The Head of Family and Child Prosecution at Abu Dhabi Judiciary was among the forum’s audience and stressed the need for united efforts not just in Sharjah, but across the UAE. “Collaboration is a must if we are to make our nation the world leader in child protection and safety. Yes, media has a crucial role to play in projecting children’s issues without publishing their private details, but what about the role of parents? Most of our children have their own smartphones these days, because it is an easy escape for parents. Do we vet the sites they are accessing or games they are playing? Children as young as 2 or 3 are being dragged into unthinkable situations because we don’t play our part to ensure they are safe. If we want a strong awareness culture for child safety, we need to build it together.”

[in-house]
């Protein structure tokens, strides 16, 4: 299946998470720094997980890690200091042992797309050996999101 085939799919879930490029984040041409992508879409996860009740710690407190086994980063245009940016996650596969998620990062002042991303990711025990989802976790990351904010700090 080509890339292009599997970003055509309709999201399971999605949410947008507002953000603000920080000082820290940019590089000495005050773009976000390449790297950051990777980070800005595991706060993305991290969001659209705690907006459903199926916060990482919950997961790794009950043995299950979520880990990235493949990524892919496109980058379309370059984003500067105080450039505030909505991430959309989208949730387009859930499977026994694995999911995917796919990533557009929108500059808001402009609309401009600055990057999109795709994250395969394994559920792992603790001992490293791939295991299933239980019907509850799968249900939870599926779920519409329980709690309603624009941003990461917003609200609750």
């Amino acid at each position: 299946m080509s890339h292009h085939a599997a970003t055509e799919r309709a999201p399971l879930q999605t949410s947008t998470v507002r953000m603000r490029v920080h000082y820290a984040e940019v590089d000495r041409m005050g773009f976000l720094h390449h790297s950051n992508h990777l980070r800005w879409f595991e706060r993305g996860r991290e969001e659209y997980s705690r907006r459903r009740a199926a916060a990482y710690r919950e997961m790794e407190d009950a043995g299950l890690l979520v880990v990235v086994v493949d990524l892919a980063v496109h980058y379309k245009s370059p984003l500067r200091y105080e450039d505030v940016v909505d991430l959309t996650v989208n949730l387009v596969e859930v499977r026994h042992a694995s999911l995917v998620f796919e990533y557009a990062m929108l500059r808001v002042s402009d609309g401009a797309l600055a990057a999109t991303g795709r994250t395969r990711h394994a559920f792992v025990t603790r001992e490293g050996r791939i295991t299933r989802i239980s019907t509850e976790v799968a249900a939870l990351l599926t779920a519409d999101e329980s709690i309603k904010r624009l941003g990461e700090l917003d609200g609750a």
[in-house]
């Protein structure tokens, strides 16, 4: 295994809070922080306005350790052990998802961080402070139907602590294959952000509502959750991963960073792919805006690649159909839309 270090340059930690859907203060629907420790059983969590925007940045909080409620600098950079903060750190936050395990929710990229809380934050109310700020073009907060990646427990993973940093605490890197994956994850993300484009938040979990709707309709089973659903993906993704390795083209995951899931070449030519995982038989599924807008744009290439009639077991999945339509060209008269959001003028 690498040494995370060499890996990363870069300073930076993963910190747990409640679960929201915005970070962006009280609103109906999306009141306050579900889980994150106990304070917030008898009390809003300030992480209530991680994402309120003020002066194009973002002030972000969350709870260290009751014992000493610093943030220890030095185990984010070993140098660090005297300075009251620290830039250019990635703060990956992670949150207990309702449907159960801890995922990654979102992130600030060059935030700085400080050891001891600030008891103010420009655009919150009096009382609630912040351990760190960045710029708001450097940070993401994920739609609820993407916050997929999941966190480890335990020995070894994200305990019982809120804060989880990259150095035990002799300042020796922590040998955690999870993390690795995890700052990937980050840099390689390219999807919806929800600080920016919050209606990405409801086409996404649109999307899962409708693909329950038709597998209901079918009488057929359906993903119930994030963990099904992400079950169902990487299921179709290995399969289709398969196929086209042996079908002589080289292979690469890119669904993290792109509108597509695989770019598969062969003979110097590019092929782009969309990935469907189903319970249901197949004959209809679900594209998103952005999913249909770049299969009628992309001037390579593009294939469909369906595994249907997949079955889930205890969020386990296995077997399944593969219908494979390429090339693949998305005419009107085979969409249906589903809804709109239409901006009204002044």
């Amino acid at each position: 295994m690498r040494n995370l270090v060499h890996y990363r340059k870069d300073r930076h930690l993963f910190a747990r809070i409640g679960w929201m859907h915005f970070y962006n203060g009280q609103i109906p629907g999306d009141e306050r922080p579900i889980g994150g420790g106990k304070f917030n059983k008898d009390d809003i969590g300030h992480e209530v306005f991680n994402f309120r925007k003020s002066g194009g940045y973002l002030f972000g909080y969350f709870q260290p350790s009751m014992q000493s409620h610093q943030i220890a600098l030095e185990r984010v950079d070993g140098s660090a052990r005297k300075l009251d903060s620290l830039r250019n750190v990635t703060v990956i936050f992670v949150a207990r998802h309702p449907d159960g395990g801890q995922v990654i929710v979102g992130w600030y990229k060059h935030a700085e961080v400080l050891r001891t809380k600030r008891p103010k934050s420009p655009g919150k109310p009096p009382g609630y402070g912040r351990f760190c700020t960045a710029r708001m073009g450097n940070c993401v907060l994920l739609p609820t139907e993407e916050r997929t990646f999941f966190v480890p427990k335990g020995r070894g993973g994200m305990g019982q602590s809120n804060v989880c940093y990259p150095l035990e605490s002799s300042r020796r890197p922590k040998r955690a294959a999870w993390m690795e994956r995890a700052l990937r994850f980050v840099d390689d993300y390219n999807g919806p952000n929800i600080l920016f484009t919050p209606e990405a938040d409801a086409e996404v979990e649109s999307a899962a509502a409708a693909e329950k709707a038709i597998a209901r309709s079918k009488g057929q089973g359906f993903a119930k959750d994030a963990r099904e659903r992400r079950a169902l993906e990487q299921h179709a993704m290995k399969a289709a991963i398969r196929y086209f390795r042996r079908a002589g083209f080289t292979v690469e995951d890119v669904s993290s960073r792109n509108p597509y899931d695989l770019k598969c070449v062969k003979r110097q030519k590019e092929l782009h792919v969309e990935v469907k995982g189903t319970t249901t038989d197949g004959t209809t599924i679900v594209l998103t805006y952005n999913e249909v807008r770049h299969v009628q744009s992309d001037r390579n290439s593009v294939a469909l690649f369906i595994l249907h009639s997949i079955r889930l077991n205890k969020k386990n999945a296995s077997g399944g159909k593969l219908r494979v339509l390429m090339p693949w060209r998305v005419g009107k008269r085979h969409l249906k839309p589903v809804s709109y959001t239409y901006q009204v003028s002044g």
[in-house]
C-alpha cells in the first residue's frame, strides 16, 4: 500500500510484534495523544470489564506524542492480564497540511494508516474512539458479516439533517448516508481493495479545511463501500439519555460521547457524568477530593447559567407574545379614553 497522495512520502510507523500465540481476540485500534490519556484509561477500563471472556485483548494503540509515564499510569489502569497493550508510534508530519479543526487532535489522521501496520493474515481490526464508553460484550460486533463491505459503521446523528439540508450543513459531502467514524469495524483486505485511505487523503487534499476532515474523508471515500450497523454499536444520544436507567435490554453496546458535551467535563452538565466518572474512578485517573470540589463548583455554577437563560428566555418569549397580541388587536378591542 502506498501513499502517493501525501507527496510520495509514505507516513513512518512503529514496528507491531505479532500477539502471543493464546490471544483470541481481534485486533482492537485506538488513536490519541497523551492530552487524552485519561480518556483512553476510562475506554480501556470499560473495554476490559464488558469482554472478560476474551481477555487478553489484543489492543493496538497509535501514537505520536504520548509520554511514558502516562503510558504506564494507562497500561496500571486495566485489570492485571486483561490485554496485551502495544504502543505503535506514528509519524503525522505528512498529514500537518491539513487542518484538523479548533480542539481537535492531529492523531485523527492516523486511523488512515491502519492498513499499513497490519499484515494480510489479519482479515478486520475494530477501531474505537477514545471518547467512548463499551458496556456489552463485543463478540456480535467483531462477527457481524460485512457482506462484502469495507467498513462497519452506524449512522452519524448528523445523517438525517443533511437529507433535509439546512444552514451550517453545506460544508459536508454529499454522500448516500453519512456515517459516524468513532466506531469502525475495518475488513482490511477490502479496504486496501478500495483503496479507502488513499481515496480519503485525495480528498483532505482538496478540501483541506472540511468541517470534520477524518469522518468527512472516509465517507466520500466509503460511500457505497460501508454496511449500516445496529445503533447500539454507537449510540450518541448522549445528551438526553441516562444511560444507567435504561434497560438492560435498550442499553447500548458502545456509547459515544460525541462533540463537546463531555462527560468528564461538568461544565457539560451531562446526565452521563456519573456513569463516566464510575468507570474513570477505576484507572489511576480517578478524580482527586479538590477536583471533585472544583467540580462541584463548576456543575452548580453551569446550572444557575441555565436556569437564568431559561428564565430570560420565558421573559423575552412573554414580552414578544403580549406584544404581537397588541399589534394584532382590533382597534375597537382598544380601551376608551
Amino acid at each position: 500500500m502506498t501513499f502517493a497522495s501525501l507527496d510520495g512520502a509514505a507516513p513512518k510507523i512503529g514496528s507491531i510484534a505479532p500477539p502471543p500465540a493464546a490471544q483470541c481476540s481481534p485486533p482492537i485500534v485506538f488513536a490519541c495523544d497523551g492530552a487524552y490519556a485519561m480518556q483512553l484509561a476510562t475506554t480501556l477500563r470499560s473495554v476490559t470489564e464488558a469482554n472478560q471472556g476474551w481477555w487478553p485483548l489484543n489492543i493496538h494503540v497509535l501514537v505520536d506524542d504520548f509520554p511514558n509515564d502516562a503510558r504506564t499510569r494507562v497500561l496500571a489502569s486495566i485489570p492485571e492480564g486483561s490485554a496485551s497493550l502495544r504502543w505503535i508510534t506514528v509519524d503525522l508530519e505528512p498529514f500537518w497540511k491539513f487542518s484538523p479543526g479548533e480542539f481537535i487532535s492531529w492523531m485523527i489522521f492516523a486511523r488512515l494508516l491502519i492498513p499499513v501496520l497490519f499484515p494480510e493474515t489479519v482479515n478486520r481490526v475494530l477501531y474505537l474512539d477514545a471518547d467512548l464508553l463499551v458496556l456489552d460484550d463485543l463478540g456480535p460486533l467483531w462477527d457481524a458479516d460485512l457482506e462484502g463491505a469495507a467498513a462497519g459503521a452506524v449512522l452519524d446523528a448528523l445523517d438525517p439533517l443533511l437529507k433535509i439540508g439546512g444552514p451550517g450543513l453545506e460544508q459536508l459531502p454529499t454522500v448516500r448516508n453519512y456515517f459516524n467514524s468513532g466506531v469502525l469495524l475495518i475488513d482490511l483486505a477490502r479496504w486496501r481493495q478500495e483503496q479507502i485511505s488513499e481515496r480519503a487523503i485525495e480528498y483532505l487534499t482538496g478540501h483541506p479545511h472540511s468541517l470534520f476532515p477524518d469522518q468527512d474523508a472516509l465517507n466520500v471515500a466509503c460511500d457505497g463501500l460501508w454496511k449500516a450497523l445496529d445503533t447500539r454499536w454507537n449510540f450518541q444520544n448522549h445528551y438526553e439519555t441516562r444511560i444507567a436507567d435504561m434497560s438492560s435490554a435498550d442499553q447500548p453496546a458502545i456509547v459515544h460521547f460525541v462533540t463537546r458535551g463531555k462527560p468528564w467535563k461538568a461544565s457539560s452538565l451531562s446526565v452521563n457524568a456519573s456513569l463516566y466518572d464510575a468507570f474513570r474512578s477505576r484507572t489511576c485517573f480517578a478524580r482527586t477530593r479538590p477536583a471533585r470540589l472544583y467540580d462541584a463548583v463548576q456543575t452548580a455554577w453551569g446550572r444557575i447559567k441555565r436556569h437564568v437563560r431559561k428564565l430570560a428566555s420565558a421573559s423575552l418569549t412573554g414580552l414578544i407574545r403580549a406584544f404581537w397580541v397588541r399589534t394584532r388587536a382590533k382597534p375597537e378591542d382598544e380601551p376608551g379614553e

Strong awareness programme for parents, educators and media needed
The second panel titled Developing child-friendly media policies, was led by Eman Hareb, Director of Community Protection Department, Ministry of Community Development; Omar Salem Al Ameri, Consultant, Supreme Council for Motherhood and Childhood; Faisal Al Shimmari, Founder and Chairman, Emirates Child Protection Association; and Hend Al Badwawi, Psychological Counselor, Abu Dhabi Judicial Department.

They said that the media had a greater role to play when it came to reporting incidences of child abuse, neglect, or accidents, stressing the need to leverage their public outreach to sensitise community about safety regulations and legislations as a follow-up to their reportage on these matters.